Strange how this one came about really, one of my cousins who lives in the US Got in touch to inform me that he was meeting a chap from the leadership team of the new Virginia Distillery so naturally I asked to be connected and one thing led to another and here's the resulting interview with Dan, their Director of Distillery Operations, (and lovely excitable guy).
In their words:
The Virginia Distillery Company began as a dream, but we’ll become a reality because of a simple crossing of paths. In 2010, a handful of whisky lovers set out to build a malt whisky distillery in Virginia. After many trips spent studying distilleries in Scotland, we created a company that would bring the experience of a Scottish-style malt whisky distillery to America.
Obvious one to start Dan, can you tell me where the Virginia Distillery is now and where it has been to get there?
The distillery is still under construction, looking to turn on the stills in the fall of this year along with the visitor’s centre. The visitor centre was supposed to be opened up later on but moved up to open simultaneously and take people on tours from day one.
It has been a long journey to get to where we are today but we are in a good place to be a big player in the single malt market over here and abroad.
So how did it all start?
We started in 2007 on paper – exactly the wrong time to start a high capex business.
Instead of rushing to open and producing clear spirits, we decided to curate our aged single malt concept.
All produced in Scotland then shipped here from Longmorn, Glen Moray, Bowmore, Caol Ila and others – brands you don’t see too often over here and we have labeled up each pair on the bottles to reflect our line in the sand and our quality benchmark.
This was to show people that we know our stuff and show US consumers that single malts are not all peaty and powerful, they can be delicate and interesting.
We moved from that down the path a little bit to sourcing a highland whisky, took twenty or thirty samplings to settle on the one that is in the same vein to what we are going to be doing here. Once shipped here we finished it in interesting Virginia wine casks.
When we distil from scratch we will have a purely Virginia single malt with copper stills made in Scotland and a veteran master distiller of thirty-five years. We will be the closest you can get to a Scottish style whisky in the United States. We will age in full size barrels for four years minimum.
The Virginia Distillery is here to make an amazing whisky, that’s what we’re going to do – we are not a gin or vodka. We are fortunate to have a good financial state to be able to do that based on our financial modelling.
How did you get into the whisky industry?
Pure luck! I used to work for the Department of Defense in DC, born and bred in Virginia and had done what I wanted to do with the US Government so quit my job.
My dad had purchased some land near what would be the distillery, and so I worked my ass off to do on the job training for virtually no money until they could hire someone full time and that was me.
We now have a great team and are very excited for the future.
Are there ambitions to talk about provenance and a purely Virginia created product?
As much as possible. There is not a lot of barley about in Virginia so until we can get Virginia growing some great barley for us later down the road we are having barley shipped directly from the UK to our door instead. Only the best! No comparison – the product from the UK is the gold standard.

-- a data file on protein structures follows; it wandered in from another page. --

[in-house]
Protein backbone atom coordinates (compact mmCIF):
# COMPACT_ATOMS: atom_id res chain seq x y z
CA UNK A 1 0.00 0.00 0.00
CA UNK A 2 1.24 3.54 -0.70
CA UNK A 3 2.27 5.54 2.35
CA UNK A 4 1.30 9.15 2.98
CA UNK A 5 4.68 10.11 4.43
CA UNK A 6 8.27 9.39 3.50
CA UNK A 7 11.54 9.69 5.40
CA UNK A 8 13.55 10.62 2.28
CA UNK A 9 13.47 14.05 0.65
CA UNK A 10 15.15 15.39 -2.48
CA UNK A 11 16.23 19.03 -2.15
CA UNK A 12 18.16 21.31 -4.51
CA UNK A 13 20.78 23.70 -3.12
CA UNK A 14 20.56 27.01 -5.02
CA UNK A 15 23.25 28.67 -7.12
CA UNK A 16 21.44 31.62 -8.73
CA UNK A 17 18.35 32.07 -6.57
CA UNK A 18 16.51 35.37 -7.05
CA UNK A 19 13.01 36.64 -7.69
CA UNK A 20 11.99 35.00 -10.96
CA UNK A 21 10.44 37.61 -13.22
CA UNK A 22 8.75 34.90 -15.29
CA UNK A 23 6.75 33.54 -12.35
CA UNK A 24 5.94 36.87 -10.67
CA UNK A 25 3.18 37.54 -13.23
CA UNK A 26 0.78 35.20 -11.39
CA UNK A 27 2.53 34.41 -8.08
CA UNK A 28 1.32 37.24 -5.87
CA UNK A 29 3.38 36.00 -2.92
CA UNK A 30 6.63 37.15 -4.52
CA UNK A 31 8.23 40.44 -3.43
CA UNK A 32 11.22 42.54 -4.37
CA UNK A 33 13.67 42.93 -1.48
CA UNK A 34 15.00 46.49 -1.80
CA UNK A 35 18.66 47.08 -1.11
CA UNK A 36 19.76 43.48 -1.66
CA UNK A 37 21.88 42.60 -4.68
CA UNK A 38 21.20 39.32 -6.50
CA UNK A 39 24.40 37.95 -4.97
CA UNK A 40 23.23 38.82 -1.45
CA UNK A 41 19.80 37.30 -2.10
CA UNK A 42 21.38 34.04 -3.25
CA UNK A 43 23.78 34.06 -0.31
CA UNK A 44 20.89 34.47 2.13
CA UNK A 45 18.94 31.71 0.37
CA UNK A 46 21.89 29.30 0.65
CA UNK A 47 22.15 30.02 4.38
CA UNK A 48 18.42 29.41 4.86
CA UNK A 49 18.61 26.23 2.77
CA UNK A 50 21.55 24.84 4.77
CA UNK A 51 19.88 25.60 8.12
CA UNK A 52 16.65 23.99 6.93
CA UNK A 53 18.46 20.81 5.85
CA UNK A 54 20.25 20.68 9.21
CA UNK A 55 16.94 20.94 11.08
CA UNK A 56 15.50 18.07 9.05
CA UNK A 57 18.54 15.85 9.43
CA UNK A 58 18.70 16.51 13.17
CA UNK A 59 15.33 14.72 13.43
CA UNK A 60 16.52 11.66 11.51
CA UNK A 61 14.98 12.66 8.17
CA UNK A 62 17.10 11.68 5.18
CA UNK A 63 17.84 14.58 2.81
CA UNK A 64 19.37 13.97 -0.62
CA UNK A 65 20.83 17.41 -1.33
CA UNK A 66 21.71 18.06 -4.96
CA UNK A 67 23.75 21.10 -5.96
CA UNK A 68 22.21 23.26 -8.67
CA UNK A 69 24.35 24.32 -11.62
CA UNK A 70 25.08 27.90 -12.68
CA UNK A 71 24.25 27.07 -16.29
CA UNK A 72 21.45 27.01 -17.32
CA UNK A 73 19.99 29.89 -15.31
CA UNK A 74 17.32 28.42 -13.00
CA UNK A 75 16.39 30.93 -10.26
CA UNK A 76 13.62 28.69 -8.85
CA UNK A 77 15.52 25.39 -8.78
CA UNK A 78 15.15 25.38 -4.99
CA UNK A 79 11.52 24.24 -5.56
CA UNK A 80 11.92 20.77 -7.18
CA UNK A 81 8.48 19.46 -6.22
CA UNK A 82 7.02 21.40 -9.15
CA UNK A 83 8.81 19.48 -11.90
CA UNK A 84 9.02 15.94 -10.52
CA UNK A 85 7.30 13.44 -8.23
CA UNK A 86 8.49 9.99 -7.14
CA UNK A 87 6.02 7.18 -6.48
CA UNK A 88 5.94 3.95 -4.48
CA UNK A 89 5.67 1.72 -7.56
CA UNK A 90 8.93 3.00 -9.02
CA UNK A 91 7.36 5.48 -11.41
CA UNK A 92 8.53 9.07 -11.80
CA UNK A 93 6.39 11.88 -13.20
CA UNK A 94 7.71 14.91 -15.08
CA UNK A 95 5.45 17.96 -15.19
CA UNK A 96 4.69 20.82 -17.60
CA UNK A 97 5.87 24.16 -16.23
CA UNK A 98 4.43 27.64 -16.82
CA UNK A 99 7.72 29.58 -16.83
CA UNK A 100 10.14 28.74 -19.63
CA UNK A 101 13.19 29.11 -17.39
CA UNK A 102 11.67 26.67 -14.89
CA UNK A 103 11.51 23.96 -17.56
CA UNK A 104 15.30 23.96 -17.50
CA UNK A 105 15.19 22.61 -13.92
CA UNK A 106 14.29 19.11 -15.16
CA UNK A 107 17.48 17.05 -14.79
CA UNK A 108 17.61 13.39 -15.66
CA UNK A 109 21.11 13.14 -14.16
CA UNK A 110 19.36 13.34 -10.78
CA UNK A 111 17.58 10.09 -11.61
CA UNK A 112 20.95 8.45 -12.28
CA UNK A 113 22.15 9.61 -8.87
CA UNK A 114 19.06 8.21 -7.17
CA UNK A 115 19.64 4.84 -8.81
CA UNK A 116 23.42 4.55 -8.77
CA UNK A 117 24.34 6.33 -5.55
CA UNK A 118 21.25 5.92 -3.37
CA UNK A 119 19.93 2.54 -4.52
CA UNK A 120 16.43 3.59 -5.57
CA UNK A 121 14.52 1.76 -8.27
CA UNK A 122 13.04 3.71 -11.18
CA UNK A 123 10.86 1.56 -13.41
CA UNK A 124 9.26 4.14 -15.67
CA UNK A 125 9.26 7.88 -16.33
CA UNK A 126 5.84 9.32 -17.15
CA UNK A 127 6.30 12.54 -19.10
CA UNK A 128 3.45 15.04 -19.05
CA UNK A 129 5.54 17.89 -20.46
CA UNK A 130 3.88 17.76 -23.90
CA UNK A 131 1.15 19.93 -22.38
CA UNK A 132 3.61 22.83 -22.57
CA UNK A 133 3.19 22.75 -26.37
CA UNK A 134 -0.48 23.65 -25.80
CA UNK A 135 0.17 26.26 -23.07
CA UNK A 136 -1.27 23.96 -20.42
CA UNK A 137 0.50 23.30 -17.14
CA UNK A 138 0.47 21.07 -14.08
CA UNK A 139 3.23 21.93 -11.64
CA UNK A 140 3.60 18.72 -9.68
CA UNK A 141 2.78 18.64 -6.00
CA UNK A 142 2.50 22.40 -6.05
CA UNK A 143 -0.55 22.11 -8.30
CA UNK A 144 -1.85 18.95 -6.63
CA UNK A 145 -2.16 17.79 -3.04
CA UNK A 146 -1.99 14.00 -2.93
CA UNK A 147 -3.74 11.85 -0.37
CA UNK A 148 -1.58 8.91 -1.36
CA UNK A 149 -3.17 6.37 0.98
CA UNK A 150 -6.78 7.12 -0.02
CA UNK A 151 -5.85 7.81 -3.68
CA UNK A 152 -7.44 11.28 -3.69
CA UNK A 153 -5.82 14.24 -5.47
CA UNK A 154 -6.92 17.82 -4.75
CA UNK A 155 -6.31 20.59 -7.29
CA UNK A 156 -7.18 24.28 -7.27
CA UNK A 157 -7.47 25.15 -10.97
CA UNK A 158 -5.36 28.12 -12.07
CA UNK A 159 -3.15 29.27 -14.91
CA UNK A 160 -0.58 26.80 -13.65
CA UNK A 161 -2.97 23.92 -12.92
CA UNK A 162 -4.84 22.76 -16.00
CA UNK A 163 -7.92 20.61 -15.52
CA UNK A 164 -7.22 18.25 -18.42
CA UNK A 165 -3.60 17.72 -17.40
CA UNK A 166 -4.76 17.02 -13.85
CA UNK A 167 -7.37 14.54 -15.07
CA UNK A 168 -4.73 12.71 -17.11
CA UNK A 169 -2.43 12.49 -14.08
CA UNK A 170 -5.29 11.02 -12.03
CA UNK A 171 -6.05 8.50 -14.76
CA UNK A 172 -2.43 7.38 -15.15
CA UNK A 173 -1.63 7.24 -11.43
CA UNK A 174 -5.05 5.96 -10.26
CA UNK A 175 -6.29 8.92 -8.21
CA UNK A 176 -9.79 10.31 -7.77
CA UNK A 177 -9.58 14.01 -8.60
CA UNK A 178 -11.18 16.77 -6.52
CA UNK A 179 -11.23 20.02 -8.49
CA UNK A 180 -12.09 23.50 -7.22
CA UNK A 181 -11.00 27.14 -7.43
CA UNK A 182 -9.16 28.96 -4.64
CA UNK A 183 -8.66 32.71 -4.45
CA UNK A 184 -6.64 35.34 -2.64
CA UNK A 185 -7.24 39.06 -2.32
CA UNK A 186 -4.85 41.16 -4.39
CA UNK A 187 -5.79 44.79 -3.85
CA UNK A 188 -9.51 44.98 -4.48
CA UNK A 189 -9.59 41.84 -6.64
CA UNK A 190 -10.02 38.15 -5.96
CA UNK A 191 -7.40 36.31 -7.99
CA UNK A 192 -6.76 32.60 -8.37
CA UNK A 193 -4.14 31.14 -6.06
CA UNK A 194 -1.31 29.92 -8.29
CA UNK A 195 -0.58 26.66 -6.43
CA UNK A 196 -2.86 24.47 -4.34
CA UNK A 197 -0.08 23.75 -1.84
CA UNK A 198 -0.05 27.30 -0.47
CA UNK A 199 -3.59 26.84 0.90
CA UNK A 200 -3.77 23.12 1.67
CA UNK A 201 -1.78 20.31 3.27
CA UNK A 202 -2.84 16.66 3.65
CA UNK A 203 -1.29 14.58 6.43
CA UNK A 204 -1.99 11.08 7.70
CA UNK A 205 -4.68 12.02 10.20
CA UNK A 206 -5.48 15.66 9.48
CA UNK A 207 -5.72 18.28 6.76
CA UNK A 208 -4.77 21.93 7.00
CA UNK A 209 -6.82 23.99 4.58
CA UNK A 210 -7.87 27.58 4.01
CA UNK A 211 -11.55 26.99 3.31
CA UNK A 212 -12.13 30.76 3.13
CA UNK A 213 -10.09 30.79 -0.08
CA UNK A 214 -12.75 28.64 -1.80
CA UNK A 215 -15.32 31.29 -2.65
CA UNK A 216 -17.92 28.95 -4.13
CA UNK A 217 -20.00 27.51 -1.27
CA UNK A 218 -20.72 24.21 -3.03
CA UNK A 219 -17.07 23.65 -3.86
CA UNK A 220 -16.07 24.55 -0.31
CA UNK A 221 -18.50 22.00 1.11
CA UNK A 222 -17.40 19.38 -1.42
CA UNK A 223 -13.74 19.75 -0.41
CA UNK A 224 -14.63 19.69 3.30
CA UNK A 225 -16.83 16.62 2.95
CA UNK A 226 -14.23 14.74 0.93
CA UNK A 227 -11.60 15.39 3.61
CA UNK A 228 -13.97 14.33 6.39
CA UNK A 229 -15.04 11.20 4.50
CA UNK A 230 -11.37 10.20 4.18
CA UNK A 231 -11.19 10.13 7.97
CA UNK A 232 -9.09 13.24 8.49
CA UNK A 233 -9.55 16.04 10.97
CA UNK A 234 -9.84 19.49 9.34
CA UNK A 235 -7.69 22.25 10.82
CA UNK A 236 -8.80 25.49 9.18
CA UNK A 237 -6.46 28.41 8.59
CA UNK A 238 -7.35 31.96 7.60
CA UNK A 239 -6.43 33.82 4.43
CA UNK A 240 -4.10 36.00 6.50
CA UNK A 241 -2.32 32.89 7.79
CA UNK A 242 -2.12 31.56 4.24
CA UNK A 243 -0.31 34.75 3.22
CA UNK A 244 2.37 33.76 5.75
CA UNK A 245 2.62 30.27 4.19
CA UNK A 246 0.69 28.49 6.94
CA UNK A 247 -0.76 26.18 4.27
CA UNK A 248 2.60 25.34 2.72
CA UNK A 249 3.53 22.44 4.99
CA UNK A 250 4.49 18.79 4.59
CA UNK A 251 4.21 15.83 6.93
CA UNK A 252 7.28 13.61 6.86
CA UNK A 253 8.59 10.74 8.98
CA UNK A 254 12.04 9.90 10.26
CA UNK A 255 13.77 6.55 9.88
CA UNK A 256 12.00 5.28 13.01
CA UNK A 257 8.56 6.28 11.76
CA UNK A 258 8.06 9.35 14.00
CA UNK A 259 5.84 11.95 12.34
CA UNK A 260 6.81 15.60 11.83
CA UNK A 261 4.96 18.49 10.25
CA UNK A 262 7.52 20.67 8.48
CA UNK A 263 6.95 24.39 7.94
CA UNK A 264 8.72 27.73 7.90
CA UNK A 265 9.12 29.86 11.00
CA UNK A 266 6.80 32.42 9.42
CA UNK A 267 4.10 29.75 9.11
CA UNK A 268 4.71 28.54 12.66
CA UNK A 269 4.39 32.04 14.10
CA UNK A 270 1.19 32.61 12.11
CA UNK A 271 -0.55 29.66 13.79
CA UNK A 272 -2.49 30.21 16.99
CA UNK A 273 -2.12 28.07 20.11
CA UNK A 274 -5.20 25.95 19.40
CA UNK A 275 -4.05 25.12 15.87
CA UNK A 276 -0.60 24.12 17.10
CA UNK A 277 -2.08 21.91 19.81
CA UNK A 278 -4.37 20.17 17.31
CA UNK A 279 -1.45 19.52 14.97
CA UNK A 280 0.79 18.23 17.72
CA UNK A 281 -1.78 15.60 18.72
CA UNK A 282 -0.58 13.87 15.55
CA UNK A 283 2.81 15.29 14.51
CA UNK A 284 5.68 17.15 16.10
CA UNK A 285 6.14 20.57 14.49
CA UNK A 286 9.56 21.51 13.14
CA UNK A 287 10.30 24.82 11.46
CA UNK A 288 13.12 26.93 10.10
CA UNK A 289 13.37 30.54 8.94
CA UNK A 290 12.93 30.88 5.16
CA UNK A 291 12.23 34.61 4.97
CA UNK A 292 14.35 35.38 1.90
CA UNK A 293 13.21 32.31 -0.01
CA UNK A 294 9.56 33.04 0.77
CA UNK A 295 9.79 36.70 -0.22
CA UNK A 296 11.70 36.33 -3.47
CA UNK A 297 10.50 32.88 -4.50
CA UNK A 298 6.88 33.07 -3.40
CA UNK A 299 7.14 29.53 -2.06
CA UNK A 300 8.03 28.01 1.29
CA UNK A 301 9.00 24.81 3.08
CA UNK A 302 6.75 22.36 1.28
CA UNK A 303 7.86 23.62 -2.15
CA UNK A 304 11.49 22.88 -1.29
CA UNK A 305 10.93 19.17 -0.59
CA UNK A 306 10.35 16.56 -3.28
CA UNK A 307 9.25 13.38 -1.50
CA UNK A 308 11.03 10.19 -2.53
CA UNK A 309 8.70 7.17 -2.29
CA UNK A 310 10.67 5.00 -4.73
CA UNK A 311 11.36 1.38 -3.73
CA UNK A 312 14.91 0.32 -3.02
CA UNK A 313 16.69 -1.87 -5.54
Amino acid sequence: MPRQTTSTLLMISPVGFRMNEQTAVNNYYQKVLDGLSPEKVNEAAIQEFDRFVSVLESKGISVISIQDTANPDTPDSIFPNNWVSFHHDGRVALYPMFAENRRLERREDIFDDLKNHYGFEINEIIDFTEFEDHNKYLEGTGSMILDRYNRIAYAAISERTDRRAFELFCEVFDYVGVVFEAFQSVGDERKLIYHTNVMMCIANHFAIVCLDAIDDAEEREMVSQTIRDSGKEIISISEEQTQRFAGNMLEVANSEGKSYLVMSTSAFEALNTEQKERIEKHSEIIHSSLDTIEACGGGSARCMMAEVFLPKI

How would you describe the Virginia Single Malt range you are going for? What stands it out from competitors?
Every distillery is different due to the equipment, no two stills make the same distillate so our unique pot stills will put us in a different category to the others.
Our master distiller will really step us apart too with his experience and the respect he has in the industry that gives us a head start on others learning the ropes over here.
We will not be afraid to tinker and play to try new things and we have interesting wineries and breweries so we can play with finishes and whatnot.
No mention of craft in what we do or on our site, the term has been so overused and ruined over the years.
One thing we are trying to do with our distillery, more relevant now Andrew has joined us, is get back to the single malt distillery how it used to exist. Diageo buy up and mechanise whisky where we want to create it as it should be.
It is going to be a manual process the whole way, someone walking through each stage and being present, no computers running the thing. There will be mistakes, sure, but it shows the labour of love.
Ironically as our society moves forward and relies more on tech at each stage, people are turning away from that and looking for more genuine craft.
How important is packaging in consumers’ decision making?
Brand is so important and standing up to the big boys and local boys. It needs to look good once someone buys it and has it on display; no one wants to buy a bad looking bottle, unless you’re a collector.
What are the biggest challenges you’re facing at the minute in getting your message out?
Not making critical mistakes, we lean on people who know what we don’t know to help and advise. We are pretty honest in knowing where our core competencies are and not afraid to ask for help.
Some other distillers think they are reinventing the wheel with their new distilleries, you’re not, you’re creating your own version of a loved product so by surrounding ourselves with smart people we have been able to navigate that.
Finally, aside from your own, what would be your top three whiskies? Does it differ by occasion?
It does differ by occasion, without doubt –
Oban 14, first I ever had so holds a place in my heart
King’s Crest 25 YO blended scotch whisky
Check out http://vadistillery.com/about-us to learn more and follow their fantastic story.